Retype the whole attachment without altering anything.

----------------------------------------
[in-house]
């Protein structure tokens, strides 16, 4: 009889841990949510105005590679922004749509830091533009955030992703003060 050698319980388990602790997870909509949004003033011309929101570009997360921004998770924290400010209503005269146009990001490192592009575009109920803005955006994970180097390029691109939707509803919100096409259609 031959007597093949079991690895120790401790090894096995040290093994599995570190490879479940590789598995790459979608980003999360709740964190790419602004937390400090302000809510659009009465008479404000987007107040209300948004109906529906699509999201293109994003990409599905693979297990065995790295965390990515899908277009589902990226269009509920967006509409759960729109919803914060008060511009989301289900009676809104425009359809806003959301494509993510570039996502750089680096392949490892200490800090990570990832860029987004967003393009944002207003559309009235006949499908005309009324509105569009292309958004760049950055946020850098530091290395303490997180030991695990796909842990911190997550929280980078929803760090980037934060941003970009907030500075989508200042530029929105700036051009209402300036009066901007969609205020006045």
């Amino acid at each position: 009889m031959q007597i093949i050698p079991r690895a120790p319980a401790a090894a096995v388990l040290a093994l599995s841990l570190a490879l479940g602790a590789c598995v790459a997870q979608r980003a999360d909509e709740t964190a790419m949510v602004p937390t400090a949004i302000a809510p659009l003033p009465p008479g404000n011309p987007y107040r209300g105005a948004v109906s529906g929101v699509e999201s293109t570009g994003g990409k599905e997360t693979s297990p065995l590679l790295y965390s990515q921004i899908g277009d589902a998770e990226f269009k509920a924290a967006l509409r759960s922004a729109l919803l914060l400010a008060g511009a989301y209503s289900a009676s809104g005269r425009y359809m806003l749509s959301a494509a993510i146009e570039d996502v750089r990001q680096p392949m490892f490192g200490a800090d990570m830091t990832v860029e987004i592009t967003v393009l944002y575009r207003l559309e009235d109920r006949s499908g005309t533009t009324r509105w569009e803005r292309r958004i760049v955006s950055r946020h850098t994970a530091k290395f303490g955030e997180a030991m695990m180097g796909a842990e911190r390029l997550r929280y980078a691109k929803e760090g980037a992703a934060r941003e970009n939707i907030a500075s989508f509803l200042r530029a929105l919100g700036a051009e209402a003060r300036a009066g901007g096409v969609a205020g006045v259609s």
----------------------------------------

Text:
[in-house]
């Protein structure tokens, strides 16, 4: 009889841990949510105005590679922004749509830091533009955030992703003060 050698319980388990602790997870909509949004003033011309929101570009997360921004998770924290400010209503005269146009990001490192592009575009109920803005955006994970180097390029691109939707509803919100096409259609 031959007597093949079991690895120790401790090894096995040290093994599995570190490879479940590789598995790459979608980003999360709740964190790419602004937390400090302000809510659009009465008479404000987007107040209300948004109906529906699509999201293109994003990409599905693979297990065995790295965390990515899908277009589902990226269009509920967006509409759960729109919803914060008060511009989301289900009676809104425009359809806003959301494509993510570039996502750089680096392949490892200490800090990570990832860029987004967003393009944002207003559309009235006949499908005309009324509105569009292309958004760049950055946020850098530091290395303490997180030991695990796909842990911190997550929280980078929803760090980037934060941003970009907030500075989508200042530029929105700036051009209402300036009066901007969609205020006045």
């Amino acid at each position: 009889m031959q007597i093949i050698p079991r690895a120790p319980a401790a090894a096995v388990l040290a093994l599995s841990l570190a490879l479940g602790a590789c598995v790459a997870q979608r980003a999360d909509e709740t964190a790419m949510v602004p937390t400090a949004i302000a809510p659009l003033p009465p008479g404000n011309p987007y107040r209300g105005a948004v109906s529906g929101v699509e999201s293109t570009g994003g990409k599905e997360t693979s297990p065995l590679l790295y965390s990515q921004i899908g277009d589902a998770e990226f269009k509920a924290a967006l509409r759960s922004a729109l919803l914060l400010a008060g511009a989301y209503s289900a009676s809104g005269r425009y359809m806003l749509s959301a494509a993510i146009e570039d996502v750089r990001q680096p392949m490892f490192g200490a800090d990570m830091t990832v860029e987004i592009t967003v393009l944002y575009r207003l559309e009235d109920r006949s499908g005309t533009t009324r509105w569009e803005r292309r958004i760049v955006s950055r946020h850098t994970a530091k290395f303490g955030e997180a030991m695990m180097g796909a842990e911190r390029l997550r929280y980078a691109k929803e760090g980037a992703a934060r941003e970009n939707i907030a500075s989508f509803l200042r530029a929105l919100g700036a051009e209402a003060r300036a009066g901007g096409v969609a205020g006045v259609s």